In the past, America generally led the way in identifying global or regional challenges, devising approaches to dealing with them, and galvanizing the international community into action to address them.

America can lead the way again, but doing so requires several actions.

First, America needs to shed Trump’s myopic nationalism, hostility to science, and distaste for allies and international collaboration. Second, the next administration needs to prioritize: rebuilding America’s alliances, rejoining international institutions Trump walked out of, and developing and articulating a constructive multilateral agenda that addresses critical threats to American security and prosperity. Third, it needs to reliably meet America’s financial commitments to international organizations. This may involve renegotiating some of these commitments, but will certainly require Congress and the administration to cooperate in ensuring America is no longer chronically behind in meeting these obligations.

Finally, the next administration needs to enhance America’s capacity for multilateral statecraft and leadership by making clear it values such diplomacy, enhancing the training of American diplomats in this area, and incentivizing assignments to America’s multilateral diplomatic missions and secondments to work in international organizations.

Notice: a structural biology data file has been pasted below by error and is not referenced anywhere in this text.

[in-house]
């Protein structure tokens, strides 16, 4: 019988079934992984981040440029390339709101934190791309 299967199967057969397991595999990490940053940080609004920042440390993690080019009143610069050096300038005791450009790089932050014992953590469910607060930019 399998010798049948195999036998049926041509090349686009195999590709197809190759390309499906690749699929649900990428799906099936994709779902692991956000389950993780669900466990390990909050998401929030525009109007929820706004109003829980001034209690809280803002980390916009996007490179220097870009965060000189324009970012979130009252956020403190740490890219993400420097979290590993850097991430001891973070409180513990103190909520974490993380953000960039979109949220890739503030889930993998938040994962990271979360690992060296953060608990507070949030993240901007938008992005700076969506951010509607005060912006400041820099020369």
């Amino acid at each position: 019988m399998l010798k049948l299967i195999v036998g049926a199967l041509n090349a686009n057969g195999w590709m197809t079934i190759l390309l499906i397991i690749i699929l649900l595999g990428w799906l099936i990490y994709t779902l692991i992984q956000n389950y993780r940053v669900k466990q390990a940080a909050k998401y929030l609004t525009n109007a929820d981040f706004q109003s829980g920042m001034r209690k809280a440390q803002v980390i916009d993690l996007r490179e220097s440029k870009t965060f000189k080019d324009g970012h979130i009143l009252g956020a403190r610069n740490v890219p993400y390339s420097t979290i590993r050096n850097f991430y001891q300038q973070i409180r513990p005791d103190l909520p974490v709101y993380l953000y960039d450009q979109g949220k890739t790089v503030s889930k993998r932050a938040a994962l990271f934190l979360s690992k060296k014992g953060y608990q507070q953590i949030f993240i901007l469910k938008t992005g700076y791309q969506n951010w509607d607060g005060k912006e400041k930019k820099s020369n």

America’s allies — and the global community more generally — would respond well to America’s return to an engaged, collaborative and constructive approach to dealing with global challenges and international institutions. But more importantly, the next administration’s pursuing such a course would be in the interests of American security and prosperity.

Kenneth C. Brill was a career Foreign Service Officer who served as U.S. Ambassador to the IAEA in the George W. Bush administration and as a senior intelligence official in the Obama Administration. He was founding director of the U.S. National Counterproliferation Center in the Office of the Director of National Intelligence (2005-2009).

Tags 2020 election China Donald Trump Foreign policy International order Iran Mike Pompeo National security NATO North Korea Russia United Nations WHO